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Holten: The Fourth Pillar of Democracy

This column does not necessarily reflect the opinion of The Dickinson Press, nor Forum ownership.

Kevin Holten
Kevin Holten

Did you know that, according to Mr. Dictionary, corruption is defined as dishonest or fraudulent conduct by those in power, typically involving bribery?

And a bribe is defined by Mr. Dictionary as the act of persuading (someone) to act in one's favor, typically illegally or dishonestly, by a gift of money or other inducement.

Meanwhile, Mr. Dictionary also says that censorship is the suppression or prohibition of any parts of books, films, news, and information that is considered obscene, politically unacceptable, or a threat to security.

That begs the questions, why is something that is politically unacceptable included in the definition and who determines what is politically unacceptable? And why am I referring to corruption, bribery and censorship all in the same article?

It’s really quite simple. As you can see, Mr. Dictionary ties corruption to those that are in power. It ties bribery to the inducement of corruption. And it ties politics to censorship and security, tying both of those to those in power.

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Now, as you are aware, the media is considered the fourth pillar of democracy. Not only does it have to be transparent and unbiased but it also bears the responsibility of educating the masses and the freedom to propagate a variety of opinions. It is THE platform for public discussion and exchange of opinions.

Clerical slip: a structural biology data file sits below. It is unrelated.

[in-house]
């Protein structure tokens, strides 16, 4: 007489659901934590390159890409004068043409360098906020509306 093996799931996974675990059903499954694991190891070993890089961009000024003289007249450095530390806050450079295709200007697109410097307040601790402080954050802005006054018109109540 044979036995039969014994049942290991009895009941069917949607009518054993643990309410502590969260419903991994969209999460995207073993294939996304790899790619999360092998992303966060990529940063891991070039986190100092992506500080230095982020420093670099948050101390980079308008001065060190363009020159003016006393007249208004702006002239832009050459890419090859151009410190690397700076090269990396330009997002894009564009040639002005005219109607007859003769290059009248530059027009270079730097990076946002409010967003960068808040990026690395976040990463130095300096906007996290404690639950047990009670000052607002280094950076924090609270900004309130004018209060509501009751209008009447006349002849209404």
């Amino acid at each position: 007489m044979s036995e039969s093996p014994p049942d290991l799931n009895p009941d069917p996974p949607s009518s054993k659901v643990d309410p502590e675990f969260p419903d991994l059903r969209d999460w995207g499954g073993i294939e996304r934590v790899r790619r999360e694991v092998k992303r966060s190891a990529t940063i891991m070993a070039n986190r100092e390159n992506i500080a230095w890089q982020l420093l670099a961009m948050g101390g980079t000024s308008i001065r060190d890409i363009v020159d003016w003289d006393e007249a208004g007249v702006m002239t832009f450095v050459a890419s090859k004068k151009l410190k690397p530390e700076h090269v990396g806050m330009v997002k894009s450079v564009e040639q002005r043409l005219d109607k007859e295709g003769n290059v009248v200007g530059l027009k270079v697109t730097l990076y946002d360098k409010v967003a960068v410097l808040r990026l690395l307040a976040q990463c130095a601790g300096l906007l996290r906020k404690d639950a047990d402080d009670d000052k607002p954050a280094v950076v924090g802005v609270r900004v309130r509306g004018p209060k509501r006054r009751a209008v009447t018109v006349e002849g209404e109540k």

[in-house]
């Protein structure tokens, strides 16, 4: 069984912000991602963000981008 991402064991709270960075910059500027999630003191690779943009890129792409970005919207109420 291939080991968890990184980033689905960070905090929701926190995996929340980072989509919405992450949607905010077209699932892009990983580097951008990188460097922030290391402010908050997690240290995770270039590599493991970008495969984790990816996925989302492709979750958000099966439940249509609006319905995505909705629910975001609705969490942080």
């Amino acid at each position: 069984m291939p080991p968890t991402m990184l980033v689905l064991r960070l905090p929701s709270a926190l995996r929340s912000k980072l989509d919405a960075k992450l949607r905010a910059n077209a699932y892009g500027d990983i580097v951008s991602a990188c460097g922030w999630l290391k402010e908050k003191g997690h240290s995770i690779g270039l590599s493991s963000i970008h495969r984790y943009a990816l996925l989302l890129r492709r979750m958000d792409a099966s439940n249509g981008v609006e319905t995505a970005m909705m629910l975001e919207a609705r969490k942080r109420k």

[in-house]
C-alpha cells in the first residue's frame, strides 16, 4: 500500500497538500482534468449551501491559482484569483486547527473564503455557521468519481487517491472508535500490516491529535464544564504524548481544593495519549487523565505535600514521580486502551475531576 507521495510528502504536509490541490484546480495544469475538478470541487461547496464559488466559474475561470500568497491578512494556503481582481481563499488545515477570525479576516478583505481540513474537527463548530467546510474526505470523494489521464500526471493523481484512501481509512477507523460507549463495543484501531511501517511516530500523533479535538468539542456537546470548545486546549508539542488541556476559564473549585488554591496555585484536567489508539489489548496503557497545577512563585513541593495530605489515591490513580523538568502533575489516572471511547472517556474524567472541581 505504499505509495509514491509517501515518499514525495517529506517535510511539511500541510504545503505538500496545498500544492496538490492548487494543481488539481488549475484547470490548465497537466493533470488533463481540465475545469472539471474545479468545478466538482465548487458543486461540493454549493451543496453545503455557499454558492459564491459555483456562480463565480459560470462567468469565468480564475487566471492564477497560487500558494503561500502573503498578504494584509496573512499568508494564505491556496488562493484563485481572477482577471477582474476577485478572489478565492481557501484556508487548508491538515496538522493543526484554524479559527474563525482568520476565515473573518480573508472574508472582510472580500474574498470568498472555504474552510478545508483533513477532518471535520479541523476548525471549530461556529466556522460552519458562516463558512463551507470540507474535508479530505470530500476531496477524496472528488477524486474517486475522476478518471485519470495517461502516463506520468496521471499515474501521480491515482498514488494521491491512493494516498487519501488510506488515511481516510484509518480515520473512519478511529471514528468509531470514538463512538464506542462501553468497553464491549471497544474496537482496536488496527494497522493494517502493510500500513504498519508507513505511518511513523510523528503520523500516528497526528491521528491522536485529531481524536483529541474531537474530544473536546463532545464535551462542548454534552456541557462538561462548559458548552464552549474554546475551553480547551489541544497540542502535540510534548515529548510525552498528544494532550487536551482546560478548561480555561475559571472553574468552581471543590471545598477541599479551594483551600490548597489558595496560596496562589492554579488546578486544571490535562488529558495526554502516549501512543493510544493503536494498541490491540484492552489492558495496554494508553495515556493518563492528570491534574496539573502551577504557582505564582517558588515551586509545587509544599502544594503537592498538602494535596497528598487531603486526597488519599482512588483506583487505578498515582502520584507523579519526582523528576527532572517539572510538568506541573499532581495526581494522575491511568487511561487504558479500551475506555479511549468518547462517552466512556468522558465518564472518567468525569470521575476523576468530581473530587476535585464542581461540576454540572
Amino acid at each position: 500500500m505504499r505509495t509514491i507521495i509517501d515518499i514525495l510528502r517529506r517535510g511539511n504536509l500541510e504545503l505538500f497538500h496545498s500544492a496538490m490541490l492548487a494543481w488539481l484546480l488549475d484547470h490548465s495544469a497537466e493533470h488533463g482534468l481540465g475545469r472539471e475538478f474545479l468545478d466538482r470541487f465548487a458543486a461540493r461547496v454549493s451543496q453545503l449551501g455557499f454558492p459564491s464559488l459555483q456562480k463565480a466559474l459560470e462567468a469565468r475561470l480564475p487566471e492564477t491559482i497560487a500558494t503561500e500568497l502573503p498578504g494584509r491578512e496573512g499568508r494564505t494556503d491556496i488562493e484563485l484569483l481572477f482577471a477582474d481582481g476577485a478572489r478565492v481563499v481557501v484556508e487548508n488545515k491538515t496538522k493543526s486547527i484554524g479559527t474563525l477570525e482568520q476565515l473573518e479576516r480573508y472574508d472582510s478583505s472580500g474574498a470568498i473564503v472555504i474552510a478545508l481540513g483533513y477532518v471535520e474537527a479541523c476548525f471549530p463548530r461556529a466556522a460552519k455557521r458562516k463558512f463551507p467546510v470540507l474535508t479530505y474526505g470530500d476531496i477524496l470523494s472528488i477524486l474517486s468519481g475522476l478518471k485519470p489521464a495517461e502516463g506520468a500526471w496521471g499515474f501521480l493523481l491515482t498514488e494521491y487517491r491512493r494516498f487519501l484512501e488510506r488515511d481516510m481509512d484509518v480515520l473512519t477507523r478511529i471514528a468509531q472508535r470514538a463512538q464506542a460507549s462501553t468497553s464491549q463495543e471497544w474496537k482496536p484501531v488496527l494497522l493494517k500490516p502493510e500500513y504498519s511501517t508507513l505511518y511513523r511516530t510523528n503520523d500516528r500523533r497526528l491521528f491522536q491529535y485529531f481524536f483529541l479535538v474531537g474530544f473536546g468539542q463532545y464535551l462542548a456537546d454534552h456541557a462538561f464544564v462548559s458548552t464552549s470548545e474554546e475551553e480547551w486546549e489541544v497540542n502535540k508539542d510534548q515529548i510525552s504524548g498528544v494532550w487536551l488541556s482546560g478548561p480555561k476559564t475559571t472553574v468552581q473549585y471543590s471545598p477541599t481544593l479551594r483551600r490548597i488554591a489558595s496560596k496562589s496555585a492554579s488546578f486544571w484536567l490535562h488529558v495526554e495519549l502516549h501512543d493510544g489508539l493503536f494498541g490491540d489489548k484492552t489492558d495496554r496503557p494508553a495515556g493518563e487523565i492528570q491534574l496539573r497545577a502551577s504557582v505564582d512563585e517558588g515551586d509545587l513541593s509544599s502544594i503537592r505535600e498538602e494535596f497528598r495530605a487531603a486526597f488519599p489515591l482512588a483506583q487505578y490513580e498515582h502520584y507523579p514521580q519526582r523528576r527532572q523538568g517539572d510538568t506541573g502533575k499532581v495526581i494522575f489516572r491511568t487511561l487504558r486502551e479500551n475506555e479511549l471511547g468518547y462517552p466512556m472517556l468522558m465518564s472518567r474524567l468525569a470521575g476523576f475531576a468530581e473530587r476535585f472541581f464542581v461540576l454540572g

Our founding fathers created an executive, legislative and judicial branch of government for the purpose of each balancing out the others, in a system of checks and balances.

Of course, because they knew how important free speech and freedom of the press was, I’m guessing that they might have considered “govermentalizing” a media branch. But, had they done so, we would not have freedom of the press or any freedom for that matter.

After all, the only way to promote freedom of the press is to keep your fingers off of it. Plus they also had intimate knowledge of the power of the press because they used the media to help create the American Revolution.

So you could say that freedom of the press is what enabled Americans to create America. And without it, there would be no America.

But today censorship is all the rage.

So let’s once again look at the definition of censorship: It is the suppression or prohibition of any parts of books, films, news, and information that is considered obscene, politically unacceptable, or a threat to security.

What if someone had published, in advance, the plans for the June 6, 1944 Normandy, France, WWII, D-Day, allied invasion? That would have been a major problem.

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To solve the problem you don’t censor the press. You improve your security measures.

Today, of course, it would have been used as an excuse to censor.

But let’s once again remember that Mr. Dictionary ties corruption to those that are in power, it ties bribery to the inducement of corruption and it ties politics and those in power to censorship and security.

One of America’s most prominent politicians had this to say: “I weep for the liberty of my country when I see . . . . . that corruption has been imputed to many members of the House of Representatives, and the rights of the people have been bartered for promises of office.”

Who said that? President Andrew Jackson and yet, it is so appropriate for today.

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